Avalanche Advisory February 14, 2014
On slopes above 5000 feet, which are 35 degrees and steeper, the avalanche danger is CONSIDERABLE in the West Central Montana backcountry. Recent storms and high winds have loaded steep slopes across the area.
Good Morning, this is Dudley Improta with the West Central Montana avalanche advisory for February 14, 2014. This danger rating does not apply to operating ski areas and expires at midnight tonight (Feb. 14).
Weather and Snowpack Analysis
This morning mountain winds, out of the south/southeast to south/southwest, are blowing from 6 to 16 mph and gusting to 20 mph. High elevation temperatures are hovering in the low twenties (F). The area received anywhere from 4 to 8 inches of snow over the last two days, with the central Bitterroot picking up the most precipitation. We are currently under a winter weather advisory.
The big storms predicted for Wednesday and yesterday failed to produce as prophesied. Rain up to 6000 feet caused a “Valentine’s Day Massacre” of our low elevation snowpack. However, sustained high winds, at times gusting 60mph, provided plenty of action.
The winds have moved snow over the last couple of days. The Snowbowl Patrol was able to trigger wind slabs, up to 15 inches deep, by ski-cutting on Tuesday and by bombing on Wednesday. Also on Wednesday, Yurtski guides (Southern Swans) reported high winds; the sled tracks, they punched into the yurts, were obliterated in 2 hours.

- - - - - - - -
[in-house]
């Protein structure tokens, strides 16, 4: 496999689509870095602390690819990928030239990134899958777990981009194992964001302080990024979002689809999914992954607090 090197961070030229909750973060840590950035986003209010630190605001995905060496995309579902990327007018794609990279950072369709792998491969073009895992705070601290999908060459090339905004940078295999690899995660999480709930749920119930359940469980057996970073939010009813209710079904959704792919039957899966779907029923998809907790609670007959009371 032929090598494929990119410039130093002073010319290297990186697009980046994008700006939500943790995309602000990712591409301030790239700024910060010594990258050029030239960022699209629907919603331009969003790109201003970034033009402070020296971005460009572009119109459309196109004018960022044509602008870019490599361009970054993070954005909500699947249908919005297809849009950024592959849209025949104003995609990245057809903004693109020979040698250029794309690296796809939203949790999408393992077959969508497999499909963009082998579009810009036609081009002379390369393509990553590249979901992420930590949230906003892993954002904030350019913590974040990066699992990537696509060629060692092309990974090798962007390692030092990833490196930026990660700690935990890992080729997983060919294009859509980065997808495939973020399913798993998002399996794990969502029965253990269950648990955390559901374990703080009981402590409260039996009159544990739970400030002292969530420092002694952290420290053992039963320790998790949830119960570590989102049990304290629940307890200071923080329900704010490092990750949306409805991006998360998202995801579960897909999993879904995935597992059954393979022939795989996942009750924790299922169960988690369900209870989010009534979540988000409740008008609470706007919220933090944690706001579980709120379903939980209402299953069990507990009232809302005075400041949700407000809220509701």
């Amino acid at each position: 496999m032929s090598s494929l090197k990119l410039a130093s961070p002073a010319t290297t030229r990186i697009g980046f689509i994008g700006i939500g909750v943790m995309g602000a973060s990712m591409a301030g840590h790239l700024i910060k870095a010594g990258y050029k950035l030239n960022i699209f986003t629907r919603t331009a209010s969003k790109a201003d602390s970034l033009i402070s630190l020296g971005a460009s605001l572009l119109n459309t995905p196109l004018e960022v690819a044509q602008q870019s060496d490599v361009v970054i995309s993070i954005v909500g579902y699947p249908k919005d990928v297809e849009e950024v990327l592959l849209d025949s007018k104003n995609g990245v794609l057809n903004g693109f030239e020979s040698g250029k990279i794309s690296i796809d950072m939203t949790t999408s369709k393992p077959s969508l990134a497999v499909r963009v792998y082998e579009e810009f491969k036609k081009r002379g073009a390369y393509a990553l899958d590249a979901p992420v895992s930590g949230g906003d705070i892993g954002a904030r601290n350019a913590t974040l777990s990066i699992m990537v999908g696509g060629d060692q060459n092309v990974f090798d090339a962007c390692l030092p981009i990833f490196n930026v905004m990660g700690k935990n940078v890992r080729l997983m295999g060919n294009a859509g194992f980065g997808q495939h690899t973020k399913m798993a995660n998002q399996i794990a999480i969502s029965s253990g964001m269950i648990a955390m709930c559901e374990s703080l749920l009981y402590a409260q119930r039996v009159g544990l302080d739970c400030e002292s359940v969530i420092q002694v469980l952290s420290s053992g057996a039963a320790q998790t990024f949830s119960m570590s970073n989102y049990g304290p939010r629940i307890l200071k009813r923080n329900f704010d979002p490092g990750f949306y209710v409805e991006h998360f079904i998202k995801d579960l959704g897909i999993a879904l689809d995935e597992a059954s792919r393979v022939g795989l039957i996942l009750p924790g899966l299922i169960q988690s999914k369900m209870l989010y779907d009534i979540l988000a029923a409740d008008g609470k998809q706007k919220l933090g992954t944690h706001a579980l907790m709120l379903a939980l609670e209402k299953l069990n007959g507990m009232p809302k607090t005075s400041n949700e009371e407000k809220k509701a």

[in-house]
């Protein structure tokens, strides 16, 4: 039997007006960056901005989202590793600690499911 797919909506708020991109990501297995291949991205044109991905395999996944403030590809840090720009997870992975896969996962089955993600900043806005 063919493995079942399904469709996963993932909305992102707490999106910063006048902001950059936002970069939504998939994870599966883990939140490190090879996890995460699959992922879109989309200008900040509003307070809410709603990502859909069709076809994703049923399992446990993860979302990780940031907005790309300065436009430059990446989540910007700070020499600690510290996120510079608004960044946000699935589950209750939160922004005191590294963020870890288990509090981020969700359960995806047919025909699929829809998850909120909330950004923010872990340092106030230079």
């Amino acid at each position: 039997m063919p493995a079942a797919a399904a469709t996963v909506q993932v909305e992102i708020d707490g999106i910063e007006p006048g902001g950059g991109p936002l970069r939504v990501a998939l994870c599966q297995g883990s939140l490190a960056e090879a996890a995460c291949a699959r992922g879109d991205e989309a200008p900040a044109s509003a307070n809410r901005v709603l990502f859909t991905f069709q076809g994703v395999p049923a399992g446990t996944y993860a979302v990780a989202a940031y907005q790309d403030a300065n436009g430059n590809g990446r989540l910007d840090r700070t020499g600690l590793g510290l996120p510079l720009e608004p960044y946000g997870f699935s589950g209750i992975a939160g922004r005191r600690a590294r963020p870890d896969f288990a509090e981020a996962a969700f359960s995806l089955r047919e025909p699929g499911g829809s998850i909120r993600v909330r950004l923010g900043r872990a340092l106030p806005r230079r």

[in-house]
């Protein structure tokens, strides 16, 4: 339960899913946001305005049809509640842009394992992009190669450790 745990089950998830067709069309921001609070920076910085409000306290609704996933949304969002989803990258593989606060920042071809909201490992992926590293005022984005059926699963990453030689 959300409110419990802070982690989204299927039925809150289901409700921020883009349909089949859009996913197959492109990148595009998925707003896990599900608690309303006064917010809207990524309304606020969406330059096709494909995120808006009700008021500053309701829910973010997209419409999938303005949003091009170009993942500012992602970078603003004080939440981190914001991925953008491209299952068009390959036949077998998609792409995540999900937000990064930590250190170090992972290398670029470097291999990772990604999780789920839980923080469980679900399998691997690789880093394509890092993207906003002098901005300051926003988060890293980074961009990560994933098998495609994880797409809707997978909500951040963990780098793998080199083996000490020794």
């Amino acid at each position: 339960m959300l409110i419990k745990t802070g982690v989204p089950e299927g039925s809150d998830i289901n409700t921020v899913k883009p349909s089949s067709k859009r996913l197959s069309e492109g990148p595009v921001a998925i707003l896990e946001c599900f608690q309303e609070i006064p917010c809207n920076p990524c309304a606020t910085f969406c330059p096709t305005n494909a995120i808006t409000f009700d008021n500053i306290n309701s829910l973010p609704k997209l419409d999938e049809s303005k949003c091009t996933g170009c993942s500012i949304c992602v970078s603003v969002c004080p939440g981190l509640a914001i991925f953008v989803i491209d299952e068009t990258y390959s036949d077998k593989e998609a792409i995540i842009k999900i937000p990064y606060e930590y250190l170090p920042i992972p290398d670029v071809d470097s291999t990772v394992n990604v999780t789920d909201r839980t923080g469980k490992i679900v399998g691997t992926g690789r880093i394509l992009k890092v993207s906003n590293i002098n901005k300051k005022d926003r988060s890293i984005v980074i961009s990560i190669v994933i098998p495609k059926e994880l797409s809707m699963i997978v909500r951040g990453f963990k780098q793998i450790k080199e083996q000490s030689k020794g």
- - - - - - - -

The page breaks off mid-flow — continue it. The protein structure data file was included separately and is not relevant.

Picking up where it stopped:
Travis and I toured the ridges near Lolo pass (snow profile) yesterday; we had high winds (video) (photo) and initiated shooting cracks while traveling on leeward slopes (photo). Tim and Dave reported the same deal in the Rattlesnakes; shooting cracks, collapsing; wind slabs being the number one concern. Casey Worth and Geoff Fast agreed on the CONSIDERABLE call near Lost Trail; noting the possibility of big sluffs as well as the potential for wind slabs above 7000 feet.
Deeper instabilities reacted in the pits from Lost Trail Pass (snow profile) and the Rattlesnake (snow profile). This adds the possibility of “stepping down” (producing a larger slide if the new snow or a wind slab is triggered).
Basic avalanche 101 – I would be suspect of possible wind slabs (leeward terrain) or the failure of new storm snow on slopes steeper than 35 degrees. It would be no surprise if you triggered a slide in these conditions.
Weather Forecast and Avalanche Outlook
Today and into the evening, a storm should deliver more snow and wind. After a brief respite, another system is predicted to move in Saturday and Saturday night. This second wave may produce higher snow amounts and stronger winds.
At this point; I would expect avalanche conditions to remain similar.
It’s a good weekend to “be on your game” if considering riding or skiing steep slopes. Choose appropriate terrain (ex. look for wind-loading) and appropriate methods (one at a time, have a backup plan, etc.).
Last Chance for a Level 1
The last Missoulaavalanche Level 1 may have to be canceled if we don’t get some more sign-ups. If you’ve been waffling – sign up now.
Missoula Arctic Cat (Harley-Davidson) sponsored an avalanche awareness program this last Wednesday. We met some great folks. We appreciate these guys from Arctic Cat hooking us up with local riders. If you’re interested in a program at your shop contact us at [email protected].
Ski and ride safe! Have a great holiday.
Steve will issue the next advisory on Tuesday, February 18.